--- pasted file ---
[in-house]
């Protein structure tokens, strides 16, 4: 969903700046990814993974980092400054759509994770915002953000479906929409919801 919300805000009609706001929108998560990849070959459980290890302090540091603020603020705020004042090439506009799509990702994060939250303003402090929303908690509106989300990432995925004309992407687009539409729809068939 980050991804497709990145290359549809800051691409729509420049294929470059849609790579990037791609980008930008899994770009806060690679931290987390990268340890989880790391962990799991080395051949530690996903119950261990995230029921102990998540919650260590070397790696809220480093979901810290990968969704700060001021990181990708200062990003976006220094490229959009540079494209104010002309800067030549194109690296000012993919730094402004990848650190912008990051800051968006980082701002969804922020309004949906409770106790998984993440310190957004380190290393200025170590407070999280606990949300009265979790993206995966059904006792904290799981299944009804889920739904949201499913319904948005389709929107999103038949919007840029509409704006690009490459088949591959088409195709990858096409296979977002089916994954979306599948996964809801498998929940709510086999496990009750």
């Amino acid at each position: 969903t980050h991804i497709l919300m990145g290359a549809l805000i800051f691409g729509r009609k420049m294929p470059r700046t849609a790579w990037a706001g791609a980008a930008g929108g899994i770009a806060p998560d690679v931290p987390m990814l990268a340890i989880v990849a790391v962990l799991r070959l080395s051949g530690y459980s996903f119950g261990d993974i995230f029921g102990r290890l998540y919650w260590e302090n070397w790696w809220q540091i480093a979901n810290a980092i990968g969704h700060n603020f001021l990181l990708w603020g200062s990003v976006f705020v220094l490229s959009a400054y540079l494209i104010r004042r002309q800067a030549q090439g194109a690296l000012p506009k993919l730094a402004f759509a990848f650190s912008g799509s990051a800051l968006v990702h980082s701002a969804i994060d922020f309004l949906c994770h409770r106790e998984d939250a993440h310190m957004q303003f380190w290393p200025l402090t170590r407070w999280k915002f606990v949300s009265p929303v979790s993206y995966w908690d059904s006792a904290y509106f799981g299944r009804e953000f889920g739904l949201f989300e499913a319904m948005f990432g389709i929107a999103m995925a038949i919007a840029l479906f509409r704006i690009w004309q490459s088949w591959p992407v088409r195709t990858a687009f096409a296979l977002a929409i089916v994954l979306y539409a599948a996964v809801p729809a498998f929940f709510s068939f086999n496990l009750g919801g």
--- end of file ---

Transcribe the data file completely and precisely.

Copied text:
[in-house]
């Protein structure tokens, strides 16, 4: 969903700046990814993974980092400054759509994770915002953000479906929409919801 919300805000009609706001929108998560990849070959459980290890302090540091603020603020705020004042090439506009799509990702994060939250303003402090929303908690509106989300990432995925004309992407687009539409729809068939 980050991804497709990145290359549809800051691409729509420049294929470059849609790579990037791609980008930008899994770009806060690679931290987390990268340890989880790391962990799991080395051949530690996903119950261990995230029921102990998540919650260590070397790696809220480093979901810290990968969704700060001021990181990708200062990003976006220094490229959009540079494209104010002309800067030549194109690296000012993919730094402004990848650190912008990051800051968006980082701002969804922020309004949906409770106790998984993440310190957004380190290393200025170590407070999280606990949300009265979790993206995966059904006792904290799981299944009804889920739904949201499913319904948005389709929107999103038949919007840029509409704006690009490459088949591959088409195709990858096409296979977002089916994954979306599948996964809801498998929940709510086999496990009750």
């Amino acid at each position: 969903t980050h991804i497709l919300m990145g290359a549809l805000i800051f691409g729509r009609k420049m294929p470059r700046t849609a790579w990037a706001g791609a980008a930008g929108g899994i770009a806060p998560d690679v931290p987390m990814l990268a340890i989880v990849a790391v962990l799991r070959l080395s051949g530690y459980s996903f119950g261990d993974i995230f029921g102990r290890l998540y919650w260590e302090n070397w790696w809220q540091i480093a979901n810290a980092i990968g969704h700060n603020f001021l990181l990708w603020g200062s990003v976006f705020v220094l490229s959009a400054y540079l494209i104010r004042r002309q800067a030549q090439g194109a690296l000012p506009k993919l730094a402004f759509a990848f650190s912008g799509s990051a800051l968006v990702h980082s701002a969804i994060d922020f309004l949906c994770h409770r106790e998984d939250a993440h310190m957004q303003f380190w290393p200025l402090t170590r407070w999280k915002f606990v949300s009265p929303v979790s993206y995966w908690d059904s006792a904290y509106f799981g299944r009804e953000f889920g739904l949201f989300e499913a319904m948005f990432g389709i929107a999103m995925a038949i919007a840029l479906f509409r704006i690009w004309q490459s088949w591959p992407v088409r195709t990858a687009f096409a296979l977002a929409i089916v994954l979306y539409a599948a996964v809801p729809a498998f929940f709510s068939f086999n496990l009750g919801g």